b) On the other hand we must remember the growing insistence wherewith the Church safeguards the freedom individuals must enjoy in the choice of a confessor; hence, if there be good reasons to have recourse to another, one must not hesitate to do so. What are the chief reasons? 1) If in spite of all our efforts we cannot have towards our director the respect, the confidence, and the openness above-mentioned, even if there be little or no grounds for such state of mind; for in such a case, we could derive no profit from his counsels. 2) Should we have any grounded fears that our director would deter us from perfection, because of his too natural views, or because of a too strong and too sentimental affection he has shown on some occasions. 3) If we should detect in him a lack of the necessary knowledge, prudence or discretion.
Such cases are generally in the minority, it is true; but should they occur, we must remember that spiritual direction is productive of good only if there exist between director and penitent real co-operation and mutual trust. 2p269
6.4: Rules of Conduct Regarding Revelations
When a spiritual director is told by a penitent of his supposed revelations, he should carefully refrain from showing any admiration, for this would lead the seer at once to consider these visions as true, and perhaps to take pride in them. He must rather explain that such things are of far less importance than the practice of virtue. 2p709 He must be very careful to urge the soul to make progress in the way of sanctity. He will point out that the only value of the visions is the spiritual fruit that they produce.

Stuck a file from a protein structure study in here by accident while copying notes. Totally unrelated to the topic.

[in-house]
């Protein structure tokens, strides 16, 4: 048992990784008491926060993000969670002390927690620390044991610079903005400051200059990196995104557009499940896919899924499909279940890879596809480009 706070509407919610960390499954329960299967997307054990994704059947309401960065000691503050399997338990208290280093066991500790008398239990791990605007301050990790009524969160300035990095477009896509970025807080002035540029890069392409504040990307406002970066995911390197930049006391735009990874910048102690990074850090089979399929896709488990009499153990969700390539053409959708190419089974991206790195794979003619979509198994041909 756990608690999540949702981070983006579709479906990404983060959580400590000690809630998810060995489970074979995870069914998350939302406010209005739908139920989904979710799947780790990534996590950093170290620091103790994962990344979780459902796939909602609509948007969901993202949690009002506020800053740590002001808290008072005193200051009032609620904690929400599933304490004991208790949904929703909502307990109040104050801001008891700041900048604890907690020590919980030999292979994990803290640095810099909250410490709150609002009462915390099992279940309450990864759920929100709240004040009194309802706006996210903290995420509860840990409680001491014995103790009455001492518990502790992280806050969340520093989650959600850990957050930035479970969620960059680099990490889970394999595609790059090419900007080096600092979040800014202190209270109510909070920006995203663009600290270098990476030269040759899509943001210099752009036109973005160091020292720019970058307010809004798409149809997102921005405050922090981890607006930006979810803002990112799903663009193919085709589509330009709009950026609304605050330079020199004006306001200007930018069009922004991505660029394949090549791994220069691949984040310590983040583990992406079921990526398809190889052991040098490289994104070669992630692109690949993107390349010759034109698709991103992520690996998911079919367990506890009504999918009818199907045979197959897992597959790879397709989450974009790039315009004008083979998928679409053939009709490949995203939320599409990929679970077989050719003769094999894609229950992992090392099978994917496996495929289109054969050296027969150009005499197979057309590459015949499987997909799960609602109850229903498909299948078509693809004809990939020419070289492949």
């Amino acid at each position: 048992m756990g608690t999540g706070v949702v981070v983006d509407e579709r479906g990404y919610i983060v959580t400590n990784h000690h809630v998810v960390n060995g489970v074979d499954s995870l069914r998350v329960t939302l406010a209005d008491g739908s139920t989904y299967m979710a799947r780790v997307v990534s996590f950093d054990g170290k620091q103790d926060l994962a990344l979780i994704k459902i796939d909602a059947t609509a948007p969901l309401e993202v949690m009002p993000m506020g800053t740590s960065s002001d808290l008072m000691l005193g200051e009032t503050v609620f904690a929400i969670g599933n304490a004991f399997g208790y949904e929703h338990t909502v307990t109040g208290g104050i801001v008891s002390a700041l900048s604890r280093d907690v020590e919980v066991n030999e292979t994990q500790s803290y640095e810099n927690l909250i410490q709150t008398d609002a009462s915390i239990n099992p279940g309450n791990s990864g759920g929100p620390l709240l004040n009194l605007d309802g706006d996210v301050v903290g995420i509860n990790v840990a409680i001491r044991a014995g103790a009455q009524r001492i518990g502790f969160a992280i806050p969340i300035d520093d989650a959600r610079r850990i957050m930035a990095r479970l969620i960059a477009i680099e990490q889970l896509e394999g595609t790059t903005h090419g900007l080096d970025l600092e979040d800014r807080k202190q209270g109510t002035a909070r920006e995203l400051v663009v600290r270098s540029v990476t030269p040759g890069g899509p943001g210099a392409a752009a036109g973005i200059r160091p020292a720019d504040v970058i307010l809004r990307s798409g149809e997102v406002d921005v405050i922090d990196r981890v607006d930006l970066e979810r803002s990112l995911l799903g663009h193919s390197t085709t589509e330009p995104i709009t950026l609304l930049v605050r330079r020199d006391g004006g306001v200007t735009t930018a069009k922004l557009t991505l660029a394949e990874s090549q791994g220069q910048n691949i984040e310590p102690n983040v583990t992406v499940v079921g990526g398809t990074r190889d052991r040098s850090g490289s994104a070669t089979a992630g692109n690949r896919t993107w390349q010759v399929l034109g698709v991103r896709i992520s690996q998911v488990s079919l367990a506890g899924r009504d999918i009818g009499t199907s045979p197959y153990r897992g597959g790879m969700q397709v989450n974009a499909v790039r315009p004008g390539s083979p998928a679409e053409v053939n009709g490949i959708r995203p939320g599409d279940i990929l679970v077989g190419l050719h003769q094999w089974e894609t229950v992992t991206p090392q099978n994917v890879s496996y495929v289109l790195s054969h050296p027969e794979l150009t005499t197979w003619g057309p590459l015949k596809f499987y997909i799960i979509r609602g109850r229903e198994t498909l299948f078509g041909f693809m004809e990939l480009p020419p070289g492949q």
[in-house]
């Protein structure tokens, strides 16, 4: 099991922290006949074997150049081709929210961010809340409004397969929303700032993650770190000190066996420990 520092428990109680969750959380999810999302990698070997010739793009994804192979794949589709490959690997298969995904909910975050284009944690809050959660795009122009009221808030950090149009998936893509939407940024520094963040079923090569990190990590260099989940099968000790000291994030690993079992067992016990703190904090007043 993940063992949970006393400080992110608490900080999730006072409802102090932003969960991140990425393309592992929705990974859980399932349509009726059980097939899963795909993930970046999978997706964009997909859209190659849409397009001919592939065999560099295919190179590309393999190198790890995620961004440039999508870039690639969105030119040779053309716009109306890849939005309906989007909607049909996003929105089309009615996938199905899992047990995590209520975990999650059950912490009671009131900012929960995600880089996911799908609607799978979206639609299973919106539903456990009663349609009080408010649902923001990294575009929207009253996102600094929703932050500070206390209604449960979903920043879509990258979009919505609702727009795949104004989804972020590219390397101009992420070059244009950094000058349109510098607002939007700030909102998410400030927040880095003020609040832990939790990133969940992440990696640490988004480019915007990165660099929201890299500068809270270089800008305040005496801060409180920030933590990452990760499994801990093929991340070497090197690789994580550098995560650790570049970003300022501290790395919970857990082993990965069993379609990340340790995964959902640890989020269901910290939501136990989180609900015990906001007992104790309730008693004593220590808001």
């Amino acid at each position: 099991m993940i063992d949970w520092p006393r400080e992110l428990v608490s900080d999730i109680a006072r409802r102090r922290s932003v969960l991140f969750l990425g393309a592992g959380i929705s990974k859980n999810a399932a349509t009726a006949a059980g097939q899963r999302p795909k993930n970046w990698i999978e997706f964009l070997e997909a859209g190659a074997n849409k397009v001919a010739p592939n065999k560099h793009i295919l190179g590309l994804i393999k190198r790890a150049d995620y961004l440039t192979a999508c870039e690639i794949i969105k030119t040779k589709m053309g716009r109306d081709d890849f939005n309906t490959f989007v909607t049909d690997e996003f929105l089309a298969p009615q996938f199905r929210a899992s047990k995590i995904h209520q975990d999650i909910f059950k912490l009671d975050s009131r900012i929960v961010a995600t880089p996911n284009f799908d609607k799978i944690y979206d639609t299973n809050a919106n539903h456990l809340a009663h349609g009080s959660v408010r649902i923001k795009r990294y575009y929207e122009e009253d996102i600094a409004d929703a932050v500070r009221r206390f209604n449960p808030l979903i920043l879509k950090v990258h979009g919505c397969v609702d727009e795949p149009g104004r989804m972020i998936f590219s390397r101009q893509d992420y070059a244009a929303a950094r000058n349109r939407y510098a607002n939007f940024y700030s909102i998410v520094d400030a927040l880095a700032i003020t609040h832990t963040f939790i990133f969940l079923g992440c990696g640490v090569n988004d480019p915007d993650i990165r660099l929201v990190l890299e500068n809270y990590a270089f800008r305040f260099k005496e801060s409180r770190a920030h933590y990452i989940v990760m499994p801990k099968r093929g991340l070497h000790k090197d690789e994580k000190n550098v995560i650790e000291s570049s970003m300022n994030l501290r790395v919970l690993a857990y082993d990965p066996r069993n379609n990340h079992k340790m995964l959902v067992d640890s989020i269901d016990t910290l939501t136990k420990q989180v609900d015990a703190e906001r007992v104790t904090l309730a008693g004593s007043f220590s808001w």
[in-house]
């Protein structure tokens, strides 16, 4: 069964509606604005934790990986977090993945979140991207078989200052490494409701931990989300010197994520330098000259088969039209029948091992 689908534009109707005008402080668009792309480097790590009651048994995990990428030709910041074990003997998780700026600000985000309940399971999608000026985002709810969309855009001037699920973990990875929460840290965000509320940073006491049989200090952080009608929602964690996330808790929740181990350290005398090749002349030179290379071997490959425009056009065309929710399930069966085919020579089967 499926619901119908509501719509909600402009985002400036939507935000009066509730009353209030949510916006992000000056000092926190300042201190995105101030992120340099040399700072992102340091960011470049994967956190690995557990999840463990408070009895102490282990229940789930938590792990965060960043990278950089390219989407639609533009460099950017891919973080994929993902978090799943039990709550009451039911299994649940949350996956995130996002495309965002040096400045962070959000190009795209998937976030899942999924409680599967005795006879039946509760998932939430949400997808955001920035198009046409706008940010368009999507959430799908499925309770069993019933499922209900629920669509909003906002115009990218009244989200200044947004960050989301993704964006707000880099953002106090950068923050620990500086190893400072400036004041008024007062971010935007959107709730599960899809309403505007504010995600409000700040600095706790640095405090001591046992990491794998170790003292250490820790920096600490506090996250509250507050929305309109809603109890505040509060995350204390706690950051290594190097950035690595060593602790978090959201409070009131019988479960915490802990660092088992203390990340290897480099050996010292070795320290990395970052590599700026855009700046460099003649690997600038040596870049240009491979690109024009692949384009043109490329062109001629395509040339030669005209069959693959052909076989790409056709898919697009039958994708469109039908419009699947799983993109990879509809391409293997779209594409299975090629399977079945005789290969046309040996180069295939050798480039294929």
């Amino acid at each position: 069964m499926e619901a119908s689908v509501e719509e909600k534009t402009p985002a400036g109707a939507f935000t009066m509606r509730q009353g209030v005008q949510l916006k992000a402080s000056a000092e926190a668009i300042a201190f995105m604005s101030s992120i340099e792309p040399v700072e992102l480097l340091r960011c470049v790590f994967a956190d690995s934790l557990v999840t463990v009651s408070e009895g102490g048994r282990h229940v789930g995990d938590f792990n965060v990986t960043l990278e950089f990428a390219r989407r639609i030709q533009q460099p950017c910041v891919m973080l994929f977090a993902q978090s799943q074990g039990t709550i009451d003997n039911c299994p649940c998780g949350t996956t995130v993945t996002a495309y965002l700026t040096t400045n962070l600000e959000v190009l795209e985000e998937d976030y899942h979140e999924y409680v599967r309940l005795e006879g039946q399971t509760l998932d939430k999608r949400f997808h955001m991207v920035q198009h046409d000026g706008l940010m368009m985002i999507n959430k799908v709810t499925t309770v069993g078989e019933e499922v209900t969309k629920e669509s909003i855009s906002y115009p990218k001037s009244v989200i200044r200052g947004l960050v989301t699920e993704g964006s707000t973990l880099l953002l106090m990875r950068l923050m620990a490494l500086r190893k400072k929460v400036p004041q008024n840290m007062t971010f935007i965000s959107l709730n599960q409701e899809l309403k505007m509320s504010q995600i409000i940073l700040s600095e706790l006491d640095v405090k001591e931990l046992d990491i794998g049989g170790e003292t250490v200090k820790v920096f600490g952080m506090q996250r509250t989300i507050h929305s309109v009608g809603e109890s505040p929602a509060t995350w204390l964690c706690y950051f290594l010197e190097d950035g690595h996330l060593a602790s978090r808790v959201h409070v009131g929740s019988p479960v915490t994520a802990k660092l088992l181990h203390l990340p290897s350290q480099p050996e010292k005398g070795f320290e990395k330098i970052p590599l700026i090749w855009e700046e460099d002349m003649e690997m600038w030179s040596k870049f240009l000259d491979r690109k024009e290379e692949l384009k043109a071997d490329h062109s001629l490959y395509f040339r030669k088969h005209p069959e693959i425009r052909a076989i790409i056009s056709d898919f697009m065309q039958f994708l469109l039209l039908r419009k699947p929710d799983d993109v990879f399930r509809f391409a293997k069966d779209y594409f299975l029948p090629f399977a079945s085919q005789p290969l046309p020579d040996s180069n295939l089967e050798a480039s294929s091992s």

The spiritual director should pray fervently and have the subject he is directing pray, that the necessary light may be granted. God cannot fail to make known the true path to those who ask Him humbly. If on the contrary a person confided solely in his natural prudence, he would expose himself to punishment for his self-sufficiency. 11p6
In the beginning at least, he is gently to do his utmost to repulse the revelations and to turn his thoughts away from them, otherwise he will be exposing himself to the risk of being deceived. 8p328
He is to accept them only after a prudent director will have decided that he may place a certain amount of confidence in them. This doctrine, which seems severe, is nevertheless taught forcibly by many saints, such as St. Ignatius (Acta SS., 31 July, Preliminaries, no. 614), St. Philip Neri (ibid., 26 May, 2nd life, no. 375), St. John of the Cross (Assent, Bk. II, ch. xi, xvi, xvii, and xxiv), St. Teresa, and St. Alphonsus Liguori (Homo Apost., Appendix I, no. 23), for the reason that there is danger of illusions. With even greater reason, revelations and visions (of created objects) should be neither desired nor requested. On the other hand many passages in St. Teresa and other mystics prove that mystical union may be desired and asked for, provided it be done humbly and with resignation to God's will. The reason is that this union has no disadvantages but presents great advantages for sanctification. 8p328
The spiritual director, however, should treat kindly those who think they have received revelations. He will thus succeed in gaining their confidence and he will obtain more easily the details which will enable him, after mature reflection, to pass judgment. Then, should he find the visions to be illusory, his decision will be more readily accepted. 2p709